April Newsletter: Prediabetes: How to Eat to Reverse It (Part 2)

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Last month we discussed what prediabetes is and how to choose carbohydrates wisely to help gain better control over blood sugar. This month we will focus on the importance of choosing quality protein and fat sources and pairing them up with carbohydrates for the ultimate control in blood sugar and increasing insulin sensitivity.

For a quick refresher, prediabetes means you have higher than normal blood sugar, but not high enough to be diagnosed with diabetes. Prediabetes often leads to type 2 diabetes which increases your risk of heart disease and a whole host of other diseases.

Since carbohydrates cause the biggest changes in our blood sugar and insulin response, it’s important to never eat them alone and balance those effects with macronutrients that either have a smaller impact on blood sugar/insulin release (protein) or no impact at all (fat).

Focus on Fats

Fat is the best buffer for carbohydrates, and it lowers your insulin requirement. Fat slows the absorption of carbohydrates, thus promoting blood sugar stabilization. Since fat lessens the blood sugar spiking effect that carbohydrates have, you don’t have a big surge of insulin. All of this helps people with prediabetes gain better control over their blood sugar and increase insulin sensitivity.

  • For most people, a good starting point is having a minimum of 1-2 tablespoons of fat every single time you eat. This could be adding butter to your oatmeal or eat a spoonful of peanut butter with your apple.
  • Focus on quality, traditional fats such as avocados (and oil), butter (and ghee), coconut oil, extra virgin olive oil, nuts and seeds (and their butters), olives, canned coconut milk (and cream), whole milk dairy (and cream). These types of fats are heart healthy and nourishing.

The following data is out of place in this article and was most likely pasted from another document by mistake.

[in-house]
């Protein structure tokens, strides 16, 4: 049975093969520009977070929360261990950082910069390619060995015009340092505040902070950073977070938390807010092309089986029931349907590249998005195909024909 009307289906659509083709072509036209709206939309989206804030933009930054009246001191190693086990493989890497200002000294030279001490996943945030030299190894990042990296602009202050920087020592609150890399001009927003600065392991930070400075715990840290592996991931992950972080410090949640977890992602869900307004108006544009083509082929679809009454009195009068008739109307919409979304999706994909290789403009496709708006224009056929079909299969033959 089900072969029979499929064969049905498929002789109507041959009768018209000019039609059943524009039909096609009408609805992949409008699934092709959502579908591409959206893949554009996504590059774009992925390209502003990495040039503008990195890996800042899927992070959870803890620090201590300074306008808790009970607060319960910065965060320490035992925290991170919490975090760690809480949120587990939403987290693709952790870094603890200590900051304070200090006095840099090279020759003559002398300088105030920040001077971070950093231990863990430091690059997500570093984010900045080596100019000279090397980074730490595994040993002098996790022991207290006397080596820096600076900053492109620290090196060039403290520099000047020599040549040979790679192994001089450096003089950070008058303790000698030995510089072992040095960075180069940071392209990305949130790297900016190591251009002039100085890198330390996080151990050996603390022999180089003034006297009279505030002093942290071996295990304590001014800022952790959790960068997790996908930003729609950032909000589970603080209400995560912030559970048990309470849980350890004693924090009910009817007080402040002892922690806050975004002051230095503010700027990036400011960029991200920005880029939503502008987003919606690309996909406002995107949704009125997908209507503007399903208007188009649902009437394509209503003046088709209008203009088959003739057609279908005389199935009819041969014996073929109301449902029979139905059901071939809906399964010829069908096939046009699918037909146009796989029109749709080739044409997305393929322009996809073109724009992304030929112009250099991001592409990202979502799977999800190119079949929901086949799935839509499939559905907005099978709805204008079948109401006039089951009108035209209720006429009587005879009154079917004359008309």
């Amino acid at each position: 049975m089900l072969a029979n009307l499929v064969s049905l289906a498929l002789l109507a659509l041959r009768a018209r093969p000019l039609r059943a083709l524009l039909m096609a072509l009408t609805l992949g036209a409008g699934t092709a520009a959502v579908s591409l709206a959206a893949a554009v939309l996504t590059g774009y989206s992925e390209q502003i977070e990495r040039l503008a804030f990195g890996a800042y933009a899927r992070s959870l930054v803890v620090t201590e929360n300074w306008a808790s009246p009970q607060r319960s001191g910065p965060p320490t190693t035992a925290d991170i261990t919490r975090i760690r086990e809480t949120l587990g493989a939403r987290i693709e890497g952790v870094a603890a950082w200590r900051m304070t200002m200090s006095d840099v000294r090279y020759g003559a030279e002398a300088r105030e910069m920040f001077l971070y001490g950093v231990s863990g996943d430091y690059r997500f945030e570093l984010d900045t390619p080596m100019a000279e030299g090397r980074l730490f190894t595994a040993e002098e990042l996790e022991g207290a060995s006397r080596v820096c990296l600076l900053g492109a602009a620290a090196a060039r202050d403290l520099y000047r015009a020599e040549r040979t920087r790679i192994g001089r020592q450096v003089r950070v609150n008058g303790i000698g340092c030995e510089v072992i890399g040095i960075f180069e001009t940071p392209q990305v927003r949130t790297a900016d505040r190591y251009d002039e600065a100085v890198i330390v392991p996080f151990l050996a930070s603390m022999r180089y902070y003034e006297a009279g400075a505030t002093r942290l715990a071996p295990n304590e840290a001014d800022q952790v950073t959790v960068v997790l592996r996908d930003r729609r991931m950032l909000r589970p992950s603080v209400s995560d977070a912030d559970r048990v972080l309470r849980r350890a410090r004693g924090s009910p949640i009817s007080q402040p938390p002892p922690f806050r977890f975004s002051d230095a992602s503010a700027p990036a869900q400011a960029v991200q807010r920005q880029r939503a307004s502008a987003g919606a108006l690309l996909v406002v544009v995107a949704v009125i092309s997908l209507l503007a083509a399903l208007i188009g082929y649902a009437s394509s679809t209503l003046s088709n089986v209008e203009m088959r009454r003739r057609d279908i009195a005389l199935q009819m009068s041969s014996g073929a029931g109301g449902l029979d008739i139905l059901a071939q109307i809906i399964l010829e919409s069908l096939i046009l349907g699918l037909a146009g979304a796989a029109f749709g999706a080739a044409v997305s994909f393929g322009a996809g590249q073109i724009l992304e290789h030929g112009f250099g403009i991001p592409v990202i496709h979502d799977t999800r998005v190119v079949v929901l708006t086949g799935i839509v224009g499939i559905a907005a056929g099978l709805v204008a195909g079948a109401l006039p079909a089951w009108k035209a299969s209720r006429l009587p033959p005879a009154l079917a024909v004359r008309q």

• Read labels and avoid dairy products with large amounts of added sugar and those made with sugar substitutes. It’s best to buy plain whole milk yogurt and add a little honey or maple syrup (if needed).
  • Strictly avoid trans-fat! Read the label and look for hydrogenated oils this is trans-fat. Main food sources are margarine, shortening, and products made with these ingredients. These harmful trans fats have been shown to decrease insulin sensitivity.

Choose Quality Proteins

Protein, like fat and fiber, slows the release of sugar into our bloodstream and has a lower insulin requirement than carbohydrates. You should pair protein with carbohydrates to avoid the spikes in blood sugar and to better regulate the release of insulin.

  • A good rule of thumb is to aim for eating a portion of protein equivalent to the thickness and circumference of the palm of your hand at meals (2-3 eggs, 4-6 oz of fish or chicken) and about half that at snacks.
  • Focus on grass-fed beef, pasture-raised pork and poultry (and eggs), wild-caught fish and seafood, and organic tempeh (fermented soy product).
  • Avoid processed soy and soy products and heavily processed meats like bacon and sausage (there are healthier versions of bacon and sausage; read the labels and avoid products that use nitrites, nitrates, and monosodium glutamate).

Missed last month? Read about which foods and nutrients are most beneficial to the heart in the March newsletter.